The Role of the Clerk in Maintained Schools, Academies and Multi Academy Trusts
We are often asked about the role of the Clerk in schools and academies, which is not perhaps surprising given the key role that Clerks play. Indeed, guidance published by the National College for Teaching and Leadership (“NCTL”) states that “high-quality clerking is key to governing body effectiveness”.
This briefing note is intended to summarise the legal position and available guidance in this respect.
The Legal Position
The School Governance (Roles, Procedures and Allowances) (England) Regulations 2013 (“the Regulations”) set out the legal position on the role of the Clerk in maintained schools, however these do not apply to academies and multi academy trusts (“MATs”). Instead, the role of the Clerk is included within their articles of association, which are based on the Department for Education (“DfE”)’s model.
The DfE’s Governance Handbook published in January 2017 (which applies to maintained schools and academies) refers to the “professional clerk” and states:
“High quality professional clerking is crucial to the effective functioning of the board. The clerk should be the boards’ ‘governance professional’. Their role is not only about good and effective organisation and administration, but also, and more importantly, about helping the board understand its role, functions and legal duties and supporting the chair to enable and facilitate strategic debate and decision making. This is crucial in helping the board exercise its functions expediently and confidently, so that it can stay focused on its core functions.
Boards should set demanding standards for the service they expect from their professional clerk and assure themselves that they are employing a clerk with suitable skills, training and knowledge. Consequently, they should expect to pay an appropriate amount commensurate to the professional service they expect their professional clerk to deliver.”
Regulation 6(3) of the Regulations states “The governing body must appoint a clerk with a view to ensuring their efficient functioning and must have regard to advice from the clerk as to the nature of the governing body's functions.”.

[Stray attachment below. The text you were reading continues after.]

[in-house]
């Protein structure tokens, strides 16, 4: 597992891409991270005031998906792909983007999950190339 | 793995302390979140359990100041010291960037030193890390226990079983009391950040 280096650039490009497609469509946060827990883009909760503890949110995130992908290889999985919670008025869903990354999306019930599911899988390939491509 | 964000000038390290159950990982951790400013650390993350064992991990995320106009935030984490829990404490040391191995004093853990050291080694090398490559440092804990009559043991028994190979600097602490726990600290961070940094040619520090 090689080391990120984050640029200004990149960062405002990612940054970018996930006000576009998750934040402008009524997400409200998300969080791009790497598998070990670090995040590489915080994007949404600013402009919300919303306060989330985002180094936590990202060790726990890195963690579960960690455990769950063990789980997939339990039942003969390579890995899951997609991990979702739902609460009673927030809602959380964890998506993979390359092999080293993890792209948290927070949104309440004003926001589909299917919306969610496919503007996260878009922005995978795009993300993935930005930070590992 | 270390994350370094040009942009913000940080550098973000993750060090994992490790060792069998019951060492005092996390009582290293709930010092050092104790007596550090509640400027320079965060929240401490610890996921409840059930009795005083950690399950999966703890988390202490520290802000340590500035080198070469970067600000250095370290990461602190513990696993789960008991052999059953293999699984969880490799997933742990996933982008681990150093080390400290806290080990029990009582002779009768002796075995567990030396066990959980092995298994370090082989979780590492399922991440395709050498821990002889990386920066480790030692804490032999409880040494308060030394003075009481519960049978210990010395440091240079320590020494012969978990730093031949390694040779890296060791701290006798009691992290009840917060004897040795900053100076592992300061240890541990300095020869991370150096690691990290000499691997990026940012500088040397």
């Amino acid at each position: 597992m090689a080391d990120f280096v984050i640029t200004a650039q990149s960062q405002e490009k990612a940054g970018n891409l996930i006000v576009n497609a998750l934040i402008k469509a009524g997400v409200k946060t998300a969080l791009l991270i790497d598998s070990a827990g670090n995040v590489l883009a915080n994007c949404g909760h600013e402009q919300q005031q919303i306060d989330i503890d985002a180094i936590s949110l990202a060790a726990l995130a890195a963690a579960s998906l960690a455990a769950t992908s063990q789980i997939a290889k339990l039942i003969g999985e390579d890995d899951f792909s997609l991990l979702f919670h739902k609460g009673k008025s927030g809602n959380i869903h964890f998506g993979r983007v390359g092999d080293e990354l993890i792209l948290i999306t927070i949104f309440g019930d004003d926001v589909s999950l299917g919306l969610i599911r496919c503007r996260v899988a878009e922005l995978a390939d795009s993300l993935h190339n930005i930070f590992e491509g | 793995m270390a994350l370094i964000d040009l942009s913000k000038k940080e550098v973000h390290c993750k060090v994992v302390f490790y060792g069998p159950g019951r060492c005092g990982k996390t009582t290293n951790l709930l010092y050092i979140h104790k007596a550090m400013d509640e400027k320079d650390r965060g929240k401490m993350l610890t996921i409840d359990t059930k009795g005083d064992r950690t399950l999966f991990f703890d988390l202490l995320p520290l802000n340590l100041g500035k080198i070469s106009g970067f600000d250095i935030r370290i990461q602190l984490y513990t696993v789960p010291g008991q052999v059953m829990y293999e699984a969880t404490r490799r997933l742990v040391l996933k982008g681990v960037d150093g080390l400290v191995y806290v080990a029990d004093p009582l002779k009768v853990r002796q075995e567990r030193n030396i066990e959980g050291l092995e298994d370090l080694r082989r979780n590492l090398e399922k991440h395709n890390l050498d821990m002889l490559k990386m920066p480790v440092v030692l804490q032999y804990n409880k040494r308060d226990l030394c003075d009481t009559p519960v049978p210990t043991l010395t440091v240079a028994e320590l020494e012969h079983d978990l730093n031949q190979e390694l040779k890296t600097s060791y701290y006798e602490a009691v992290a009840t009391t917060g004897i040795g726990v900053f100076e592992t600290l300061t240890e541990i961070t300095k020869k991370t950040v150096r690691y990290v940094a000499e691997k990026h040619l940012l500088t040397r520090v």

Regulation 10 provides that the Clerk must not be a Governor or the Headteacher, but that where the Clerk is absent at a meeting, the Governing Body may appoint one of their number (except the Headteacher) to act as the Clerk at that meeting. Accordingly, there is nothing to prevent the Clerk being an employee of the school.
The Regulations provide that the Clerk must convene and attend Governing Body meetings and draw up minutes for signature by the Chair at the next meeting, maintain a register of members of the Governing Body and of associate members and report any vacancies to the Governing Body, and perform other tasks at the request of the Governing Body.
Regulation 16 provides that the Clerk is not required to withdraw from a meeting due to a conflict of interests (unless their appointment, remuneration or disciplinary action against them is to be considered) however the Clerk must take care not act in any capacity other than that of a Clerk during the meeting.
A Clerk must be appointed to each committee of the Governing Body in the same way, and subject to the same rules set out above. In most cases, this will be the same person as the Clerk to the Governing Body.
To read the complete briefing by Winckworth Sherwood click here